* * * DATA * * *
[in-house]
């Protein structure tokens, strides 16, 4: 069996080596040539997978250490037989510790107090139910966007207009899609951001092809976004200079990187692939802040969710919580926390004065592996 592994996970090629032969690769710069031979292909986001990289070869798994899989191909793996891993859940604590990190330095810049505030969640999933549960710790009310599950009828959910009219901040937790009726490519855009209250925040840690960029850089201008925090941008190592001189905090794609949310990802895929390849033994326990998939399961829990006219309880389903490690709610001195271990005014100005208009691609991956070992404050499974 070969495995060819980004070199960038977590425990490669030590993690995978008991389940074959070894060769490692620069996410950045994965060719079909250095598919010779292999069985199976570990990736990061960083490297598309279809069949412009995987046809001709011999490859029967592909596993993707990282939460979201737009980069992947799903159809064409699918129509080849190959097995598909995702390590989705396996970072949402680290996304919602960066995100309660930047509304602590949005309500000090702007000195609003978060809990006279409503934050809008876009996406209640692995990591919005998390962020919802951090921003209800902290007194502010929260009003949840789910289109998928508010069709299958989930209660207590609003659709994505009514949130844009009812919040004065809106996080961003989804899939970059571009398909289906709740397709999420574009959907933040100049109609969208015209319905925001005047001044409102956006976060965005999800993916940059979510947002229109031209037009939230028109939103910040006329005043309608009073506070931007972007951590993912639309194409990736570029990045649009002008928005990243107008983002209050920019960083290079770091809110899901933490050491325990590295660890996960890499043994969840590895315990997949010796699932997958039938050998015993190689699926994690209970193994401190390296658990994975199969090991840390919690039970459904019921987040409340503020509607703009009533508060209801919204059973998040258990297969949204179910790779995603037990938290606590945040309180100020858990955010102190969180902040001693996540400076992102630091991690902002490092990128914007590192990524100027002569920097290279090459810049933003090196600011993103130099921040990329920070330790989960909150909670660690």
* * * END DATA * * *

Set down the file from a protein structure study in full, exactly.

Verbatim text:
[in-house]
């Protein structure tokens, strides 16, 4: 069996080596040539997978250490037989510790107090139910966007207009899609951001092809976004200079990187692939802040969710919580926390004065592996 592994996970090629032969690769710069031979292909986001990289070869798994899989191909793996891993859940604590990190330095810049505030969640999933549960710790009310599950009828959910009219901040937790009726490519855009209250925040840690960029850089201008925090941008190592001189905090794609949310990802895929390849033994326990998939399961829990006219309880389903490690709610001195271990005014100005208009691609991956070992404050499974 070969495995060819980004070199960038977590425990490669030590993690995978008991389940074959070894060769490692620069996410950045994965060719079909250095598919010779292999069985199976570990990736990061960083490297598309279809069949412009995987046809001709011999490859029967592909596993993707990282939460979201737009980069992947799903159809064409699918129509080849190959097995598909995702390590989705396996970072949402680290996304919602960066995100309660930047509304602590949005309500000090702007000195609003978060809990006279409503934050809008876009996406209640692995990591919005998390962020919802951090921003209800902290007194502010929260009003949840789910289109998928508010069709299958989930209660207590609003659709994505009514949130844009009812919040004065809106996080961003989804899939970059571009398909289906709740397709999420574009959907933040100049109609969208015209319905925001005047001044409102956006976060965005999800993916940059979510947002229109031209037009939230028109939103910040006329005043309608009073506070931007972007951590993912639309194409990736570029990045649009002008928005990243107008983002209050920019960083290079770091809110899901933490050491325990590295660890996960890499043994969840590895315990997949010796699932997958039938050998015993190689699926994690209970193994401190390296658990994975199969090991840390919690039970459904019921987040409340503020509607703009009533508060209801919204059973998040258990297969949204179910790779995603037990938290606590945040309180100020858990955010102190969180902040001693996540400076992102630091991690902002490092990128914007590192990524100027002569920097290279090459810049933003090196600011993103130099921040990329920070330790989960909150909670660690």